Russian anti-satellite missile contributes to rising space junk problem


On Nov. 15, Russia launched a direct-ascent anti-satellite missile (ASAT) at an inactive Soviet-era satellite named Cosmos 1408. The collision generated over 1,500 traceable pieces of debris and raised safety concerns as the International Space Station intersected with the debris every 90 minutes. The seven members (four NASA astronauts, two Roscosmos astronauts, and one European Space Agency astronaut) had to repeatedly take refuge in vehicles. 

This test is the first since 2007, when China launched an ASAT that destroyed its own weather satellite. The U.S. and its allies suggest this was meant to be a show of power, and its fallout is inexcusable. 

Floating pieces of debris have continued to build up in space. Over 5,000 total launches in history have contributed to tens of thousands of objects larger than a tennis ball and one hundred million objects larger than one kilometer above our atmosphere. These pieces continue to gain speed as it falls into Earth’s orbit, reaching speeds up to 17,500 miles per hour.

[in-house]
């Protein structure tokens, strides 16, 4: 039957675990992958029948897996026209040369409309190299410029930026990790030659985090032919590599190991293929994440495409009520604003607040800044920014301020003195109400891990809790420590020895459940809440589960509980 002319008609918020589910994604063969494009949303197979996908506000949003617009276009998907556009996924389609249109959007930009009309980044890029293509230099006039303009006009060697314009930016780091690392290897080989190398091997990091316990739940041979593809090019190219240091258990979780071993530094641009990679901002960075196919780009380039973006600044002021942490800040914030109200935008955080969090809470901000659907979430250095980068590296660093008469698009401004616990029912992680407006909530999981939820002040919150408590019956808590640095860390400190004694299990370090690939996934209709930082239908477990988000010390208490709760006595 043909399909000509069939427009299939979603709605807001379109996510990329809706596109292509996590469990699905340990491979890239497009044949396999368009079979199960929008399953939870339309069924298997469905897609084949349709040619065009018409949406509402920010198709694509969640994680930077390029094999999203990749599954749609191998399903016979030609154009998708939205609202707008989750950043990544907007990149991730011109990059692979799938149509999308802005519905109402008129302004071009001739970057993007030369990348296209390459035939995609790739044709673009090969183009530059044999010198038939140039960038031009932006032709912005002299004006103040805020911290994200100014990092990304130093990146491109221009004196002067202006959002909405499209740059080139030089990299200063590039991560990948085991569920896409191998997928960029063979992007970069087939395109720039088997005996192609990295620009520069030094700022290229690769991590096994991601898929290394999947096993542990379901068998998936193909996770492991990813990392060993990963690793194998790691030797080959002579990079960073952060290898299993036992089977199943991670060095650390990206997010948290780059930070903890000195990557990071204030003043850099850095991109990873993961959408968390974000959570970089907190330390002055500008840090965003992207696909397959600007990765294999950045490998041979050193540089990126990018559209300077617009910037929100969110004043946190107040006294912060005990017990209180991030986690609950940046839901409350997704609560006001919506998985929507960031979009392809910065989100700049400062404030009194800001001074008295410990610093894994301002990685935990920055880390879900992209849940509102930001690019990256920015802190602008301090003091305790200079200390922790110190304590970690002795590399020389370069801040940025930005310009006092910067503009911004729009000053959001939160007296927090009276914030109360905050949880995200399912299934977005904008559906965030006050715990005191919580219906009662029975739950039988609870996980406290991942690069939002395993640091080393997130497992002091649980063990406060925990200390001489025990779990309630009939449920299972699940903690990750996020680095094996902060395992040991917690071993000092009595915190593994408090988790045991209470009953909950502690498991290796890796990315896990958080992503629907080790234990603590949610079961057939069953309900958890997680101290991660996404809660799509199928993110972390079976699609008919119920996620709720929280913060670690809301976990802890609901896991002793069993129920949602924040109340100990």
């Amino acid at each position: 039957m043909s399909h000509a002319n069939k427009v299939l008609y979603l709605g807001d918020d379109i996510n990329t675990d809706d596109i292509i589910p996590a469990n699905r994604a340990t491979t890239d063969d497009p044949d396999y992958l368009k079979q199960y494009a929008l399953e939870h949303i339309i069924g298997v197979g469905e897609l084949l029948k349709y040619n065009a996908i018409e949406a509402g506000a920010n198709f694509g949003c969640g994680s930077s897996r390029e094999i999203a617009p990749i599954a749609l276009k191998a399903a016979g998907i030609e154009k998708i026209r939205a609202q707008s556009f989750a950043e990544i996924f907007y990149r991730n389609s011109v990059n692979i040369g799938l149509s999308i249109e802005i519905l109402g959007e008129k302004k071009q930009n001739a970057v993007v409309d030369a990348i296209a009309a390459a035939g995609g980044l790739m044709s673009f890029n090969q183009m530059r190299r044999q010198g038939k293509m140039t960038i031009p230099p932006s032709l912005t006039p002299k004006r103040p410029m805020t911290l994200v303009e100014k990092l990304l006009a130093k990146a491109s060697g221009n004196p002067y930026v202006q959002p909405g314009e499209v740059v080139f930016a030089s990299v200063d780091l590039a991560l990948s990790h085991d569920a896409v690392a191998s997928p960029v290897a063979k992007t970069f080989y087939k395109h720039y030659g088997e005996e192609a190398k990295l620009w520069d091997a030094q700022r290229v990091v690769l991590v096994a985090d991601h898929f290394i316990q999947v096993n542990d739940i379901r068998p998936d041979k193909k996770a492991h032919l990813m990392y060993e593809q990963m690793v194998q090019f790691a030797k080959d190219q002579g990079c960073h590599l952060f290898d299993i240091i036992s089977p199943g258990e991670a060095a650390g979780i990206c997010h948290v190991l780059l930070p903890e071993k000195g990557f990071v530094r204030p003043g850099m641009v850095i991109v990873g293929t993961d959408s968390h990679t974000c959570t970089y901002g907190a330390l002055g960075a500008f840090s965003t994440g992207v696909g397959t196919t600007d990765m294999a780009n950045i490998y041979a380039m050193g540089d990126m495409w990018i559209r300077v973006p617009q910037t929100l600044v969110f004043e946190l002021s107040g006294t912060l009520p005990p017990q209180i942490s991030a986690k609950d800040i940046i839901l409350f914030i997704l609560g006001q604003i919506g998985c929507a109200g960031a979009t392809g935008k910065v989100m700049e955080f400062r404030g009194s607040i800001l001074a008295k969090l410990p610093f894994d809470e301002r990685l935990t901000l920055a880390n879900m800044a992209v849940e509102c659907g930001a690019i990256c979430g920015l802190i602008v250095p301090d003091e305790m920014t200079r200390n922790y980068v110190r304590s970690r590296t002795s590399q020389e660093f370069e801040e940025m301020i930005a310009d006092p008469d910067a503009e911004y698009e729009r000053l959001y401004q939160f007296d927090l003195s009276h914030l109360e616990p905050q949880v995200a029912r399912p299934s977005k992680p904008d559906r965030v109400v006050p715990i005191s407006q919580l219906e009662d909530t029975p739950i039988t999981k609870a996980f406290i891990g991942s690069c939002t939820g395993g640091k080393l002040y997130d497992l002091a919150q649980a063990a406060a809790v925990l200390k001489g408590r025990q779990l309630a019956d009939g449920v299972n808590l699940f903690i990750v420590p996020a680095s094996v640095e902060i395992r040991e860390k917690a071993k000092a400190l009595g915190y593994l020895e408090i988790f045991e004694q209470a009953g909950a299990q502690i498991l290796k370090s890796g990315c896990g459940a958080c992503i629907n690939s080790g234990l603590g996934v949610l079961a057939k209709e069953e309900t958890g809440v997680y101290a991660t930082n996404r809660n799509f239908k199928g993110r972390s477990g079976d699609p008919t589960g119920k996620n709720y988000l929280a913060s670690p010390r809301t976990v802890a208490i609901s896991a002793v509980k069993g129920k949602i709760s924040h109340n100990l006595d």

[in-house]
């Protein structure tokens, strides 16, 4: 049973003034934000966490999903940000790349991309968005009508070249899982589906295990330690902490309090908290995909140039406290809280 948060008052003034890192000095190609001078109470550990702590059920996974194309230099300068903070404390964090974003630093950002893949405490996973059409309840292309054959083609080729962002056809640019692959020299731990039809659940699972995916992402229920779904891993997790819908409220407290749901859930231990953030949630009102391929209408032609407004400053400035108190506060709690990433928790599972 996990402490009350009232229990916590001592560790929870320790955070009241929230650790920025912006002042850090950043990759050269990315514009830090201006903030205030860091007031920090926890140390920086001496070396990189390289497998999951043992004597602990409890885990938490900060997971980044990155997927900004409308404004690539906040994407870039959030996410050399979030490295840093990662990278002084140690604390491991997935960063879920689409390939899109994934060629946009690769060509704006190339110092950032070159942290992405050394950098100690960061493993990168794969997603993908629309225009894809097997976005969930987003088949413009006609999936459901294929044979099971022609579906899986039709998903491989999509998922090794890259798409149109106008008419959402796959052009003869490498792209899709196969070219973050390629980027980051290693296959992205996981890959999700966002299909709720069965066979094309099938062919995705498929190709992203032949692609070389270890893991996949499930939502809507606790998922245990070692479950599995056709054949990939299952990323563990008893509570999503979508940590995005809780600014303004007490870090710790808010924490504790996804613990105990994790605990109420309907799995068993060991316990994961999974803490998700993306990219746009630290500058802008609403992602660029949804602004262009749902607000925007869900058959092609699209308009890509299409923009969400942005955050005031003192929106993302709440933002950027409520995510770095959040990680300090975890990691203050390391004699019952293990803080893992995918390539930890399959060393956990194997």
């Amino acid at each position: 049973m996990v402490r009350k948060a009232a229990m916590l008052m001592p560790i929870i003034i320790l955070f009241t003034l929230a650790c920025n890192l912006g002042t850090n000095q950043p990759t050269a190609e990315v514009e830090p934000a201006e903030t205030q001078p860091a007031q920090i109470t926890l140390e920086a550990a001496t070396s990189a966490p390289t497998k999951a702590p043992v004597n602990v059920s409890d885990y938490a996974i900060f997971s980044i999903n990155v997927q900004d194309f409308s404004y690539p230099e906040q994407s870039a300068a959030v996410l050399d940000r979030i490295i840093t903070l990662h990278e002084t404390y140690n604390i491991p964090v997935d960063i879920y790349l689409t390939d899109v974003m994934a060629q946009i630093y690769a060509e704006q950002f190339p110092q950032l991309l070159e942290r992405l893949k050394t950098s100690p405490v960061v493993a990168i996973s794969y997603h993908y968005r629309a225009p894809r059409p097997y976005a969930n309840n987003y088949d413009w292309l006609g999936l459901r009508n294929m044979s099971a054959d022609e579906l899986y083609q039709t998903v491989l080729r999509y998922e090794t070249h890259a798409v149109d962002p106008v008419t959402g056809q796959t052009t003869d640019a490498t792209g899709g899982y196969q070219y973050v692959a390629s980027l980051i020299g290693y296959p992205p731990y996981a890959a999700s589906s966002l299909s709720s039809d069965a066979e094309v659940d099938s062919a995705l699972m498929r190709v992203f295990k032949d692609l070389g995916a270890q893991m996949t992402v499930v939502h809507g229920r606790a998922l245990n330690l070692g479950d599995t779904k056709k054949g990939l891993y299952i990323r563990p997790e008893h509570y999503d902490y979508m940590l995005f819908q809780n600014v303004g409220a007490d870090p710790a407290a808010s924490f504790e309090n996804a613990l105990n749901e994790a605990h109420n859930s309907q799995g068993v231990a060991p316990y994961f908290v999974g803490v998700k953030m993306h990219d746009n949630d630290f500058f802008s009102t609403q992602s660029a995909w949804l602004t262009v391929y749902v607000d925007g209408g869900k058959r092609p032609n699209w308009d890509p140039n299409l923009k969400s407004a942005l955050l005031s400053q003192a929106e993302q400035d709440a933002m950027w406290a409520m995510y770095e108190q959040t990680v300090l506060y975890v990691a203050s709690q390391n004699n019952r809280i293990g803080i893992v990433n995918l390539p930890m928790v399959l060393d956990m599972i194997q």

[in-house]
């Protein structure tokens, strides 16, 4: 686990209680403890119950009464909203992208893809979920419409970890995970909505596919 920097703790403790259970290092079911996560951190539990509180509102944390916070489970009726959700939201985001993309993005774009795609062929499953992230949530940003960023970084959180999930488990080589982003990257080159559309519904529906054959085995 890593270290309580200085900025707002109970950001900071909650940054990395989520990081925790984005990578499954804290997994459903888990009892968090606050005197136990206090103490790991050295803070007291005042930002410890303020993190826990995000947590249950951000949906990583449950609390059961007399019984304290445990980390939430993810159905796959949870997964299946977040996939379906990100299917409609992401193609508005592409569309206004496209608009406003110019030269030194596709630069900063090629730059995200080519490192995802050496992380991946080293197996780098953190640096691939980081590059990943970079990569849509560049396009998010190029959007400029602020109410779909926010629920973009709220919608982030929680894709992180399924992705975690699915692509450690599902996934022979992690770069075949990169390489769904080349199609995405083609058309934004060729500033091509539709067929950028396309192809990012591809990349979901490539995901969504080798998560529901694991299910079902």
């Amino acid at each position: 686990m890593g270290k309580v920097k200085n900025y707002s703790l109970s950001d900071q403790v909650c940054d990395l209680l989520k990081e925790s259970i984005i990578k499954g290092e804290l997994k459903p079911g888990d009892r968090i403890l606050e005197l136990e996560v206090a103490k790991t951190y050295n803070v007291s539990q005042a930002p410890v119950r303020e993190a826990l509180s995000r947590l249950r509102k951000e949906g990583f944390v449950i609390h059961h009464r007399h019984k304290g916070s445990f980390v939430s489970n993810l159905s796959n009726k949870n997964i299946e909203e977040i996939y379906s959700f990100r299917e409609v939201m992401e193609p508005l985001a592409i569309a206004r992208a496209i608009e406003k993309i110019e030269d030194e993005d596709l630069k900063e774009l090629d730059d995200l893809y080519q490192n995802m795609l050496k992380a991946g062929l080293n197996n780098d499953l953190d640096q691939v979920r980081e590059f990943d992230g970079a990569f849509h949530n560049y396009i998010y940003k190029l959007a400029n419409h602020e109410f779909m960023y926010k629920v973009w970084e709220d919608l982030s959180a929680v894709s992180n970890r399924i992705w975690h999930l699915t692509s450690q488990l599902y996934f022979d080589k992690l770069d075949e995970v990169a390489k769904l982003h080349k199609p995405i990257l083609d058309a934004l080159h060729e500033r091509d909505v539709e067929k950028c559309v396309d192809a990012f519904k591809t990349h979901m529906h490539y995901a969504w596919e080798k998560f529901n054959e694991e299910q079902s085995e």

An extreme theory of this situation is dubbed the Kessler Syndrome, where the amount of space debris is so great that there are self-causing collisions and extreme threats posed to satellites and astronauts. Though space junk has not reached that stage, it is becoming a greater worry with ASAT tests. 

Unfortunately, the current debris will continue to pose a threat to current and future objects in space, and the international space community may work towards banning ASATs to prevent increased danger.